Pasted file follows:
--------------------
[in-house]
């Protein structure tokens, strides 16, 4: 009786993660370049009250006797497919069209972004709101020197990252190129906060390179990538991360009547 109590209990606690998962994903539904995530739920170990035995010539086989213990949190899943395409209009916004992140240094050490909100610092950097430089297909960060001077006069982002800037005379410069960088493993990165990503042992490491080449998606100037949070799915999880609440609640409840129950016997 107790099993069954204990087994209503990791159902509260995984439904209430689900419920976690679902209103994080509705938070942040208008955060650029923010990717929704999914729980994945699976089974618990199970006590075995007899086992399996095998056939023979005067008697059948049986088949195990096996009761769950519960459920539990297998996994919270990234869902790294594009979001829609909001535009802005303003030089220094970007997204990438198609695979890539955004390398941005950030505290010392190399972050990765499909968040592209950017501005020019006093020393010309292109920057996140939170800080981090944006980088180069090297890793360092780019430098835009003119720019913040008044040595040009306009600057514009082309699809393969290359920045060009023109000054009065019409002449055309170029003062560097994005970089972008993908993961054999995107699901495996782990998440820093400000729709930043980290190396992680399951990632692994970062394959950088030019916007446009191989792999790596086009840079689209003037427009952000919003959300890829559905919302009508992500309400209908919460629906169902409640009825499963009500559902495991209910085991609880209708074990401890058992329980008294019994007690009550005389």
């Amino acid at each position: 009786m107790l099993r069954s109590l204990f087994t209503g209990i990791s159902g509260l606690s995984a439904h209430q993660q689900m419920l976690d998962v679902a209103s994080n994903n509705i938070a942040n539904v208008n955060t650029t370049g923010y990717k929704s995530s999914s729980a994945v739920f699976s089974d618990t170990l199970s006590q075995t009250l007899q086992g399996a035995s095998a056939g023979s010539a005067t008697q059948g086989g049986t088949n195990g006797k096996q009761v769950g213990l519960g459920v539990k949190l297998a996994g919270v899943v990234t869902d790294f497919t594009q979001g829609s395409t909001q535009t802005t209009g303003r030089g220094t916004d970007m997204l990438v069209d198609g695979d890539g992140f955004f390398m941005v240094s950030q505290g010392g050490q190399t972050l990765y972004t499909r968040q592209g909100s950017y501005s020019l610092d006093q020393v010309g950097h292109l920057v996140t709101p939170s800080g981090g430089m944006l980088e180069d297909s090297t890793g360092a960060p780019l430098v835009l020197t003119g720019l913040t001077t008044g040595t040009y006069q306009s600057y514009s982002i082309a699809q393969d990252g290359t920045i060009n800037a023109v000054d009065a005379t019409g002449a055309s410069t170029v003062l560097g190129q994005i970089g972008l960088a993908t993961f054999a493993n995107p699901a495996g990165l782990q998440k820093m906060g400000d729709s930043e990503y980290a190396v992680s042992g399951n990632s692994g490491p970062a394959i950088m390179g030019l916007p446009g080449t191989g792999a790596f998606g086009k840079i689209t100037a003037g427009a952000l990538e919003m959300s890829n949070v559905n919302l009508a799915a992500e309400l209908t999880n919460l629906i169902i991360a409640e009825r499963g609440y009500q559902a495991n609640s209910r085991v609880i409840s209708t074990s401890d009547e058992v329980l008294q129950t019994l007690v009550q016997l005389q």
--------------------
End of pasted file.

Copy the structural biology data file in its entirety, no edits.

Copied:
[in-house]
């Protein structure tokens, strides 16, 4: 009786993660370049009250006797497919069209972004709101020197990252190129906060390179990538991360009547 109590209990606690998962994903539904995530739920170990035995010539086989213990949190899943395409209009916004992140240094050490909100610092950097430089297909960060001077006069982002800037005379410069960088493993990165990503042992490491080449998606100037949070799915999880609440609640409840129950016997 107790099993069954204990087994209503990791159902509260995984439904209430689900419920976690679902209103994080509705938070942040208008955060650029923010990717929704999914729980994945699976089974618990199970006590075995007899086992399996095998056939023979005067008697059948049986088949195990096996009761769950519960459920539990297998996994919270990234869902790294594009979001829609909001535009802005303003030089220094970007997204990438198609695979890539955004390398941005950030505290010392190399972050990765499909968040592209950017501005020019006093020393010309292109920057996140939170800080981090944006980088180069090297890793360092780019430098835009003119720019913040008044040595040009306009600057514009082309699809393969290359920045060009023109000054009065019409002449055309170029003062560097994005970089972008993908993961054999995107699901495996782990998440820093400000729709930043980290190396992680399951990632692994970062394959950088030019916007446009191989792999790596086009840079689209003037427009952000919003959300890829559905919302009508992500309400209908919460629906169902409640009825499963009500559902495991209910085991609880209708074990401890058992329980008294019994007690009550005389």
């Amino acid at each position: 009786m107790l099993r069954s109590l204990f087994t209503g209990i990791s159902g509260l606690s995984a439904h209430q993660q689900m419920l976690d998962v679902a209103s994080n994903n509705i938070a942040n539904v208008n955060t650029t370049g923010y990717k929704s995530s999914s729980a994945v739920f699976s089974d618990t170990l199970s006590q075995t009250l007899q086992g399996a035995s095998a056939g023979s010539a005067t008697q059948g086989g049986t088949n195990g006797k096996q009761v769950g213990l519960g459920v539990k949190l297998a996994g919270v899943v990234t869902d790294f497919t594009q979001g829609s395409t909001q535009t802005t209009g303003r030089g220094t916004d970007m997204l990438v069209d198609g695979d890539g992140f955004f390398m941005v240094s950030q505290g010392g050490q190399t972050l990765y972004t499909r968040q592209g909100s950017y501005s020019l610092d006093q020393v010309g950097h292109l920057v996140t709101p939170s800080g981090g430089m944006l980088e180069d297909s090297t890793g360092a960060p780019l430098v835009l020197t003119g720019l913040t001077t008044g040595t040009y006069q306009s600057y514009s982002i082309a699809q393969d990252g290359t920045i060009n800037a023109v000054d009065a005379t019409g002449a055309s410069t170029v003062l560097g190129q994005i970089g972008l960088a993908t993961f054999a493993n995107p699901a495996g990165l782990q998440k820093m906060g400000d729709s930043e990503y980290a190396v992680s042992g399951n990632s692994g490491p970062a394959i950088m390179g030019l916007p446009g080449t191989g792999a790596f998606g086009k840079i689209t100037a003037g427009a952000l990538e919003m959300s890829n949070v559905n919302l009508a799915a992500e309400l209908t999880n919460l629906i169902i991360a409640e009825r499963g609440y009500q559902a495991n609640s209910r085991v609880i409840s209708t074990s401890d009547e058992v329980l008294q129950t019994l007690v009550q016997l005389q």